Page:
From a law enforcement perspective, Henderson said that education is strongly correlated to the criminal justice system. “Everything goes back to education being the foundation… If we’re investing our resources there, the criminal justice system will take care of itself,” Henderson said.
“We don’t need prison reform, what we really need [is] criminal justice reform,” Henderson continued. “That includes setting up policies that prevent racial profiling that has been done in our criminal justice system. Now, I’m a white boy. Here’s what a white boy sees when he walks into a courtroom: He sees a white judge. He sees a white prosecutor and he’s represented by white guy. If he’s black what’s the perception there? ‘I don’t have a chance.’”
While Birmingham has been able to skirt the high-profile racial unrest between police and civilians that has broken out across the country in recent years, members of the community still have their doubts about the effectiveness of the city’s Violence Reduction Initiative which targets individuals who may be likely to commit a violent crime.
“As it relates to policing, every African-American male in here, at some point in time has had a run in with the police, whether justified or unjustified,” Bell said. “It’s not all black and white. We have individuals who are preying on our communities. We have individuals who are robbing, stealing, hitting people upside the head. And we expect police to take control of this.”
Asked what he believes the definition of community policing is, Bell responded, “It’s making people aware of what they can do in their own communities to reduce crime. It’s understanding the root cause of poverty and crime…We want police and citizens on the same chord. We don’t want the wild, wild west out there.”
Speaking to the issues surrounding poverty in Birmingham, Austin touched on a piece of legislation he hopes can have a positive impact on households that may be struggling to put food on the table.
“We’re working right now on a neighborhood stabilization program,” Austin said. “We’ve submitted this information to the law department as well as a food tax rebate program.”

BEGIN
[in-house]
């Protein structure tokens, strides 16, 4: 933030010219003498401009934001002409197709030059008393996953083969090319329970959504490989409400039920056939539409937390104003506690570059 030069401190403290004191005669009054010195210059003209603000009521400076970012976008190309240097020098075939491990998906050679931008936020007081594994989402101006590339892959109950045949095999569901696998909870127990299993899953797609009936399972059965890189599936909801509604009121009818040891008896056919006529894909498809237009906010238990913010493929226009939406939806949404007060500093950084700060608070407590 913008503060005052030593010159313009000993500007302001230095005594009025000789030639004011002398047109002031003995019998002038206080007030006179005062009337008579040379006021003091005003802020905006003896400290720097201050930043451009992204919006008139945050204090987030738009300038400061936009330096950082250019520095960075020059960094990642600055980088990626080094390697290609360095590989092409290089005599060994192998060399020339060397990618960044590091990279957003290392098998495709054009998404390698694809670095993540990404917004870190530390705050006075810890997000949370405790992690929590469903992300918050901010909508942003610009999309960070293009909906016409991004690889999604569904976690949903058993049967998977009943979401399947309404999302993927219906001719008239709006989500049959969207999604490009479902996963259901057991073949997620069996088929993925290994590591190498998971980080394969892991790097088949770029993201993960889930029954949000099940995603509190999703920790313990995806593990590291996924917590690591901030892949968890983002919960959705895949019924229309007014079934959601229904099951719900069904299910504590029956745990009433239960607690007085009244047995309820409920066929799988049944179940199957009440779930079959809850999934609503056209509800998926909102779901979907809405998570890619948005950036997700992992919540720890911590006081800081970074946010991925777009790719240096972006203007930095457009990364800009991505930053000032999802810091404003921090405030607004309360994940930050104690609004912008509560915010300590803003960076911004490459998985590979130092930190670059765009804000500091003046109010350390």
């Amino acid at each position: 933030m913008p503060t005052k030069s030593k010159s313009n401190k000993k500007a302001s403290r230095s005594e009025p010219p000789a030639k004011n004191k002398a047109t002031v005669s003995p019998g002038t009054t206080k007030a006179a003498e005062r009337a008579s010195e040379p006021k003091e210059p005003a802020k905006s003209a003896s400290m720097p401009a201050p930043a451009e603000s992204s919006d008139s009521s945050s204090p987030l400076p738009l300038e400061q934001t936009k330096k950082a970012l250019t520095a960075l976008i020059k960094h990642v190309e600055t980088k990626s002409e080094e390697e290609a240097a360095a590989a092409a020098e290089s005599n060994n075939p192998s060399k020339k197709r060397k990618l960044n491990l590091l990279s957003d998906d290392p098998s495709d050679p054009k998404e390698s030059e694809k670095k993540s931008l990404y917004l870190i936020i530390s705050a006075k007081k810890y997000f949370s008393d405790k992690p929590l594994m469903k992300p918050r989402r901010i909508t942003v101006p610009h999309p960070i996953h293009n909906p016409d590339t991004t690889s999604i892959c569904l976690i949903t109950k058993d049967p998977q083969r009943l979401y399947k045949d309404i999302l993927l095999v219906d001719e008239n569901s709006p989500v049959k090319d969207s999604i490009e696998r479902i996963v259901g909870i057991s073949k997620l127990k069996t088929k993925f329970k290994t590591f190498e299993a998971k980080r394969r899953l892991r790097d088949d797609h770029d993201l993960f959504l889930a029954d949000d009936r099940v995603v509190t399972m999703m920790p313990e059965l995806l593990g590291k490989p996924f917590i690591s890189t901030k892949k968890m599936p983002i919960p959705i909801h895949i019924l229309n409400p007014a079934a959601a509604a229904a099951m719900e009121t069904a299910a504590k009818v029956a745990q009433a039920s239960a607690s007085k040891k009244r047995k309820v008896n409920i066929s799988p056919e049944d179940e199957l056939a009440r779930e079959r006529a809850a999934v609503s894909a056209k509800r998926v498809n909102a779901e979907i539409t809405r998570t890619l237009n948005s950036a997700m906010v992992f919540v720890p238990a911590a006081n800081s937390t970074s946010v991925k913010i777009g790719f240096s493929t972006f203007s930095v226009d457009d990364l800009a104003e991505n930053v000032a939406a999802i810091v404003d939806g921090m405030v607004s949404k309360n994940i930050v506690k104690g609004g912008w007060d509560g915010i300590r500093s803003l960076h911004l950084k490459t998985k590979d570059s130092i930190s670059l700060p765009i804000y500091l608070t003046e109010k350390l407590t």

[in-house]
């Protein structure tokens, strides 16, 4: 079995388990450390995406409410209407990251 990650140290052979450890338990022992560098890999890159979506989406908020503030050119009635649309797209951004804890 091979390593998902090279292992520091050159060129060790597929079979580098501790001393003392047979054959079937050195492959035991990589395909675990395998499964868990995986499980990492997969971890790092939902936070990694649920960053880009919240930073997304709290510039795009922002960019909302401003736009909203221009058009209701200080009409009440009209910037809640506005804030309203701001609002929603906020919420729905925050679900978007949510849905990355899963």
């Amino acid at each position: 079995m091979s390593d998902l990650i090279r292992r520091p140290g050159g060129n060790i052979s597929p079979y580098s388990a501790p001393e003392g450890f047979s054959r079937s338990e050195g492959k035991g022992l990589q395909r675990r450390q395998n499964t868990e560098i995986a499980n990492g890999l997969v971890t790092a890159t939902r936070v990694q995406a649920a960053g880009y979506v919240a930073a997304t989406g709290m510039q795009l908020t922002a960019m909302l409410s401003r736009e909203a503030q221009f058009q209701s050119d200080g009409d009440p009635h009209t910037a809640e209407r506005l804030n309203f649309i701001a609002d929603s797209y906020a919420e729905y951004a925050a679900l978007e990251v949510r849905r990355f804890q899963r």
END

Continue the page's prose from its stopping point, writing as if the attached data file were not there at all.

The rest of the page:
The neighborhood stabilization program, Austin explained, would address issues surrounding gentrification. “We’re not saying we don’t want our neighborhoods to grow,” Austin said. “What we’re not going to do is stand by and let citizens who have invested their lives and generations into a neighborhood be pushed out by higher rent and things like that to make way for new development. We want new development too. Part of that program would be put in place to address that.”
While the city has invested millions of dollars into downtown, Austin said the council needs to focus their efforts more on neighborhoods. That is something Austin said he hopes the food tax rebate can accomplish.
“A large portion of our citizens are suffering,” Austin said. “We have an opportunity to put in place a program that would allow our seniors and anyone below poverty a rebate on the taxes they are spending on food.”
In a memo dated August 9, 2016, Assistant City Attorney Tracy Roberts outlined several issues with the aforementioned proposed city ordinances. “While the concept of Food Sales Tax Rebate is laudable, I find no statutory authority for the city to provide tax rebate of sales tax collected. A municipality may not exceed its corporate power.” Roberts also said that it remains unclear who would be entitled to the rebate and cited concerns about the “self-reporting” of the applicant’s household income.
The proposed ordinance states that applicants must be full-time citizens and must submit their applications for the rebate to the city’s law department. Applicants may be eligible if they are over 65 years of age or if their income falls below the minimum household requirement of $13,450 for an individual.
Austin said he is hopeful this proposed ordinance can alleviate some of the stress on poor communities in Birmingham.